Building soil health naturally leads to profitable production

News article |

Soil health expert Nicole Masters of Integrity Soils held a workshop on KI in mid-March with farmers coming from across the island and further afield to learn from her experience.

The three-day workshop, hosted by Natural Resources Kangaroo Island (NRKI) with financial support from the Australian Government’s National Landcare Program, focussed on optimising soils for crop and pasture production.

Presiding member of the incoming KI Landscape Board, Andrew Heinrich, was pleased that Ms Masters visited the island to share her extensive knowledge with farmers.

“Ms Masters has more than 22 years’ experience building soil health and is supporting landholders across the USA, Australia and New Zealand to manage more than 1.1 million hectares to increase profitability while building ecosystem health and long-term resilience,” Mr Heinrich said.

“The feedback we received from farmers who attended was positive with many remarking how lucky we were to benefit from her experience.”

Participants gained an understanding of the science behind regenerative agriculture and learnt how to improve soil structure, increase soil water holding capacity, build soil carbon and organic matter, improve plant nutrient availability, increase and balance soil microbial activity while reducing pest activity; all while lowering the cost of production.

KI farmer Carly Bussenschutt, who is now trialling the practices demonstrated, said that on a visit to her farm workshop participants learnt about how to treat hydrophobic (Water-resistant) soils.

“It was enlightening to look at our farm and our farm systems from a different perspective; Nicole’s back to soil basics approach demonstrated how it’s easy to get distracted and sometimes the basics are what works best,” Ms Bussenschutt said.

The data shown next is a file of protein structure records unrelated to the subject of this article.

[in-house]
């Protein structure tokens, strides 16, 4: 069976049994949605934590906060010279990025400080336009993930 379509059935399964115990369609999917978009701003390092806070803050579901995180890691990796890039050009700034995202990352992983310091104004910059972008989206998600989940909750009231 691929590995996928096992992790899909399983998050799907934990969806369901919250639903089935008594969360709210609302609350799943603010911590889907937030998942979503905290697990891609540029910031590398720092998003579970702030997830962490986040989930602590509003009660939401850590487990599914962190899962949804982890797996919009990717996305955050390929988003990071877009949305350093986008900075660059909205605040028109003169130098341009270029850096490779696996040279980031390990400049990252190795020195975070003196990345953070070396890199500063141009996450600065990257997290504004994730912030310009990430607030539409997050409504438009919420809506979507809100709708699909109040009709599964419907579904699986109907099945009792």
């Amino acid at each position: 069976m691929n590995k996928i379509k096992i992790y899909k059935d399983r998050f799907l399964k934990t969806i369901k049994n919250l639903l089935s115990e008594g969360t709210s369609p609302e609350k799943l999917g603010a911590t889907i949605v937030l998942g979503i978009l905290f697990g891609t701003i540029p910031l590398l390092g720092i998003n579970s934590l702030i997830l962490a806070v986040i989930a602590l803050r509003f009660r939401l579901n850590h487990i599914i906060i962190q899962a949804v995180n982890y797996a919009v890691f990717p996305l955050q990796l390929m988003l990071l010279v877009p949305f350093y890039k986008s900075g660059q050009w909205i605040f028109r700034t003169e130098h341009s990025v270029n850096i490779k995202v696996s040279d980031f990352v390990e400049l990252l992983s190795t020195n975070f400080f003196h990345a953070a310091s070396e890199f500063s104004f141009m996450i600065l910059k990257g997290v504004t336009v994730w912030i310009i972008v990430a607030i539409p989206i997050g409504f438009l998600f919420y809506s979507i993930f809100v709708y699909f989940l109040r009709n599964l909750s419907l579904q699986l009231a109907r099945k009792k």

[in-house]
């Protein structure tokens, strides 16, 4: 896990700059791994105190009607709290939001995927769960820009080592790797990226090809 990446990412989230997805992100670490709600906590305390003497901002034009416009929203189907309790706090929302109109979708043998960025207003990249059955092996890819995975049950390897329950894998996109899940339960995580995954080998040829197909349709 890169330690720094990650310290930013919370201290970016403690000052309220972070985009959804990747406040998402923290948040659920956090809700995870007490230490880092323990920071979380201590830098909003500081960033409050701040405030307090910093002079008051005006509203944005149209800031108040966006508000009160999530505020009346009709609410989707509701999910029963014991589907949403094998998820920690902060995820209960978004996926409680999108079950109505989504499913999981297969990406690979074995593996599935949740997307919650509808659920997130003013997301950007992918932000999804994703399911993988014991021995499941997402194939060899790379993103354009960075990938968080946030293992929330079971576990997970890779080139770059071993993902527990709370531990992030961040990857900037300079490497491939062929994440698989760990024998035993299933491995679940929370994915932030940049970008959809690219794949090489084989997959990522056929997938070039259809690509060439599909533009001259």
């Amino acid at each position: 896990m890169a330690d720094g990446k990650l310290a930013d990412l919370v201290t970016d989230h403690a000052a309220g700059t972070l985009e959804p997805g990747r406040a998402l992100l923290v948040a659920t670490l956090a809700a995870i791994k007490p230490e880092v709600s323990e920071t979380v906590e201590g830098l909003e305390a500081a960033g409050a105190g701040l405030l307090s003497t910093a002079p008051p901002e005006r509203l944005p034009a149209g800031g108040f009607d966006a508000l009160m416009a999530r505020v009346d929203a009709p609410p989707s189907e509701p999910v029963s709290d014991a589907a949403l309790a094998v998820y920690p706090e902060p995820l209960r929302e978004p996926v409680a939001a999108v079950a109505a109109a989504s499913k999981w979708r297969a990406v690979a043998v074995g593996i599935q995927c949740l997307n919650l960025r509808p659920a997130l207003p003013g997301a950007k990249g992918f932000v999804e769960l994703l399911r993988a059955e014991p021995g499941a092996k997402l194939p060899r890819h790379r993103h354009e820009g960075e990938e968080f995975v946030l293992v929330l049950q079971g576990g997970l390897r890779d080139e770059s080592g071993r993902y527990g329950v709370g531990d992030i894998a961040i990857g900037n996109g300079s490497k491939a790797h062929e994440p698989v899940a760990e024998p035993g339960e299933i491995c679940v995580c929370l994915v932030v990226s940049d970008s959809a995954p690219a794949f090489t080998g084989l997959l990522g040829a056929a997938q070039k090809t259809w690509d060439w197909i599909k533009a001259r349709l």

“From a simple water infiltration test on our farm soil, participants learnt that bacterial dominance is creating hydrophobic soil to an extent not seen before by Ms Masters.

“Hydrophobic soil can lead to a huge runoff with the loss of valuable water and soil, so we are trialling one of Ms Masters’ treatments to increase fungal matter to address this without costly chemical treatments.

“Ultimately, we were enticed to trial some methods as they promise a low-cost system that delivers results as opposed to a more conventional high input, high cost model,” Ms Bussenschutt said.

The uptake of regenerative farming practices is growing nationally and internationally. It has been shown to increase profitability, reduce reliance on expensive fertilizers and other agricultural chemical treatments while sequestering more carbon, and building resilient ecosystems.

Demonstration farms are being established so farmers can share their learnings and results as they trial these techniques to see what works best on KI.

To find out more about regenerative agriculture practices from Nicole Masters visit or to find out more about the event hosted by Natural Resources Kangaroo Island sign up for our newsletter, Growing KI here.

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